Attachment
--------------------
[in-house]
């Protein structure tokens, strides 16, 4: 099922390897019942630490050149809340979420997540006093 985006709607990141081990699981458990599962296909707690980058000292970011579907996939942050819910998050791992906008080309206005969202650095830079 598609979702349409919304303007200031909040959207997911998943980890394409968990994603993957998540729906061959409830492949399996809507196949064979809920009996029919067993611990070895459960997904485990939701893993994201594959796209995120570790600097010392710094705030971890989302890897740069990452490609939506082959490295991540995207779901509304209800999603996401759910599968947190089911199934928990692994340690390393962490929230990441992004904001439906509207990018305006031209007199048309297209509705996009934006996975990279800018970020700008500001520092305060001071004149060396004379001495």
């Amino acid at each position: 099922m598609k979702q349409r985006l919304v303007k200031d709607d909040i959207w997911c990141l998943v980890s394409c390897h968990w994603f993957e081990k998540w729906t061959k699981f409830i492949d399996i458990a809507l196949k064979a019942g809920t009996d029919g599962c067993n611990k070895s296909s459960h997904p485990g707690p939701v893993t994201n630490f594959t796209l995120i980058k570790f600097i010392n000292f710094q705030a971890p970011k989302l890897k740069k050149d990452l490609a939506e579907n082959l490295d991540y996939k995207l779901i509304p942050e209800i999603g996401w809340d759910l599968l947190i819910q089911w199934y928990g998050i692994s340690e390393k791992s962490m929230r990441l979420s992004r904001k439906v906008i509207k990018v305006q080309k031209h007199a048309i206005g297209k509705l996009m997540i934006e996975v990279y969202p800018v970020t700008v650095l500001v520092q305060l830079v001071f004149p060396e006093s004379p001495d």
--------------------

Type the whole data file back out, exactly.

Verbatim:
[in-house]
């Protein structure tokens, strides 16, 4: 099922390897019942630490050149809340979420997540006093 985006709607990141081990699981458990599962296909707690980058000292970011579907996939942050819910998050791992906008080309206005969202650095830079 598609979702349409919304303007200031909040959207997911998943980890394409968990994603993957998540729906061959409830492949399996809507196949064979809920009996029919067993611990070895459960997904485990939701893993994201594959796209995120570790600097010392710094705030971890989302890897740069990452490609939506082959490295991540995207779901509304209800999603996401759910599968947190089911199934928990692994340690390393962490929230990441992004904001439906509207990018305006031209007199048309297209509705996009934006996975990279800018970020700008500001520092305060001071004149060396004379001495």
């Amino acid at each position: 099922m598609k979702q349409r985006l919304v303007k200031d709607d909040i959207w997911c990141l998943v980890s394409c390897h968990w994603f993957e081990k998540w729906t061959k699981f409830i492949d399996i458990a809507l196949k064979a019942g809920t009996d029919g599962c067993n611990k070895s296909s459960h997904p485990g707690p939701v893993t994201n630490f594959t796209l995120i980058k570790f600097i010392n000292f710094q705030a971890p970011k989302l890897k740069k050149d990452l490609a939506e579907n082959l490295d991540y996939k995207l779901i509304p942050e209800i999603g996401w809340d759910l599968l947190i819910q089911w199934y928990g998050i692994s340690e390393k791992s962490m929230r990441l979420s992004r904001k439906v906008i509207k990018v305006q080309k031209h007199a048309i206005g297209k509705l996009m997540i934006e996975v990279y969202p800018v970020t700008v650095l500001v520092q305060l830079v001071f004149p060396e006093s004379p001495d």